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Flu Prevention for Seniors and When to Get the Flu Shot

senior flu shot

Every year, the flu season can be a dangerous time for seniors. A change to the immune system or underlying health conditions puts seniors at risk for developing more severe cases of influenza, leading to complications or even death.

High-Dose Vaccines

James Lai, MD, Associate Chief of Clinical Affairs for Geriatrics at Yale School of Medicine, recommends patients of all ages get a flu shot. Patients 65 and older should consider a high-dose flu vaccine. It’s been shown to offer greater protection against the flu for older patients.

“Definitely get it as soon as you can. If for some reason you don’t get it and you actually end up getting the flu, it’s still important after you recover to get the flu shot because it will protect you perhaps against other strains,” Dr. Lai said.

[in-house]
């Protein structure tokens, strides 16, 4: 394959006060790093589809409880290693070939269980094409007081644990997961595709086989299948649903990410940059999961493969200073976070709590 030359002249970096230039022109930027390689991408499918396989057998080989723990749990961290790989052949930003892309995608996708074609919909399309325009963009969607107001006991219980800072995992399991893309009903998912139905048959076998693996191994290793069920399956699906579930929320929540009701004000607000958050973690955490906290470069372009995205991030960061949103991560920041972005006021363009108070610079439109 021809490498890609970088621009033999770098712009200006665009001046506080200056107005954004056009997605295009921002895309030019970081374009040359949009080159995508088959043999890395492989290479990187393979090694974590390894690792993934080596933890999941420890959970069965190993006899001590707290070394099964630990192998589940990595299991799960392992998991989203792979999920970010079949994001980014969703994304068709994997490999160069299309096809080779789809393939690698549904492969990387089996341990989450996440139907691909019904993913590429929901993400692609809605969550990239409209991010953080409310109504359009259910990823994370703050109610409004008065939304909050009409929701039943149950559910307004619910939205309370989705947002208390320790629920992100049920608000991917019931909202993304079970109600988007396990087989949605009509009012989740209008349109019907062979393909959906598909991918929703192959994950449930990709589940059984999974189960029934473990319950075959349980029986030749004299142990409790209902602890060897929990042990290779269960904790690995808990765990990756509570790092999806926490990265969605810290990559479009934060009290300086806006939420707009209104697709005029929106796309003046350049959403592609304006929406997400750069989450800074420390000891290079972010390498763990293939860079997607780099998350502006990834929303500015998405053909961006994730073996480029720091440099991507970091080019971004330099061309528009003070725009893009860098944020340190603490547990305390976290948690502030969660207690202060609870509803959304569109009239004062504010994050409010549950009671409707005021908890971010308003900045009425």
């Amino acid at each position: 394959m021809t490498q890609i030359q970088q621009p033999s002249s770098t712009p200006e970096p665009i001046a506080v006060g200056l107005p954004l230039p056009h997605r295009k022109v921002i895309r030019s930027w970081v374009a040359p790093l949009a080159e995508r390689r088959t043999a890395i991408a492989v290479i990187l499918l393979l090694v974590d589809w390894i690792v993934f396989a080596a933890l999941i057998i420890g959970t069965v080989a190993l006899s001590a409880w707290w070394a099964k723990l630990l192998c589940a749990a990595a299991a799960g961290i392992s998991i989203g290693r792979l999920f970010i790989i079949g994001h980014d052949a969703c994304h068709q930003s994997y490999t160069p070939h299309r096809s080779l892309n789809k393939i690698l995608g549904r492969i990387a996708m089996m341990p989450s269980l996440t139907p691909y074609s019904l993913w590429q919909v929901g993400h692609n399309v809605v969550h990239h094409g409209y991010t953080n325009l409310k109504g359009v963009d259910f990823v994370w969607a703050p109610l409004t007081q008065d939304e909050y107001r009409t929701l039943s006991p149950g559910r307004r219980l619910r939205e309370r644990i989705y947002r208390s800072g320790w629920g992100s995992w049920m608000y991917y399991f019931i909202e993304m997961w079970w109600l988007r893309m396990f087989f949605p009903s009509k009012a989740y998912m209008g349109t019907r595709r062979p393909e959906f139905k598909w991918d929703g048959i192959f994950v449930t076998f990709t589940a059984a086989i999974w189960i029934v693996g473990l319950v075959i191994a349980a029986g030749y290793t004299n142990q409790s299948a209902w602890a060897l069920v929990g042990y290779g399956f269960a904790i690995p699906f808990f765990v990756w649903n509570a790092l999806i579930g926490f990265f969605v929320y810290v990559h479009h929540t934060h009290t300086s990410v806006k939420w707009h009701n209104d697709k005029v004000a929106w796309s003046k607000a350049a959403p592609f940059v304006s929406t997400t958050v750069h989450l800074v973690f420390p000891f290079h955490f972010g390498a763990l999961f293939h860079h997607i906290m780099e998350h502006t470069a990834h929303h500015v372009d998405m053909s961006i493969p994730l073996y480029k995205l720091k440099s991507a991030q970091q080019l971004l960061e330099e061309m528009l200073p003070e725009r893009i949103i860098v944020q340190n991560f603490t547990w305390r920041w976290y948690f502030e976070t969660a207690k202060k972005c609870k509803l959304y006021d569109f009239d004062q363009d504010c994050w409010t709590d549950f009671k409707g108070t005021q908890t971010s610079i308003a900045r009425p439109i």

Caregivers should also get their flu shot as soon as possible. Talk to your doctor before getting the shot if you have a known allergy to the shot, if you’re acutely sick or immunosuppressed.

Flu Symptoms in Seniors

Classic flu symptoms include high fever, runny nose, cough and shortness of breath. Dr. Lai warns older patients may exhibit subtle changes instead, such as disorientation or worsening memory.

“When we see older patients present to the hospital, we may see it as a fall, or may see it as something else, rather than the classic presentation of the flu,” Dr. Lai said.

If an older patient has a fever, they should call their doctor. If they’re not eating or drinking, experiencing shortness of breath or a change in mental status, they should seek emergency help.

View Symptom Comparison Chart

Flu Prevention

In addition to getting the flu shot, Dr. Lai stressed the importance of prevention measures now associated with COVID-19. Getting vaccinated, mask wearing, hand washing and social distancing will be key throughout the winter months.

Seniors should also consider avoiding large gatherings during the holiday season. Dr. Lai acknowledged it may cause a mental strain on seniors, but creating safe environments outdoors and at a distance can make a difference.

“We want to be with family members. Everyone does,” he said. “It’s just going to take more effort than we’re used to.”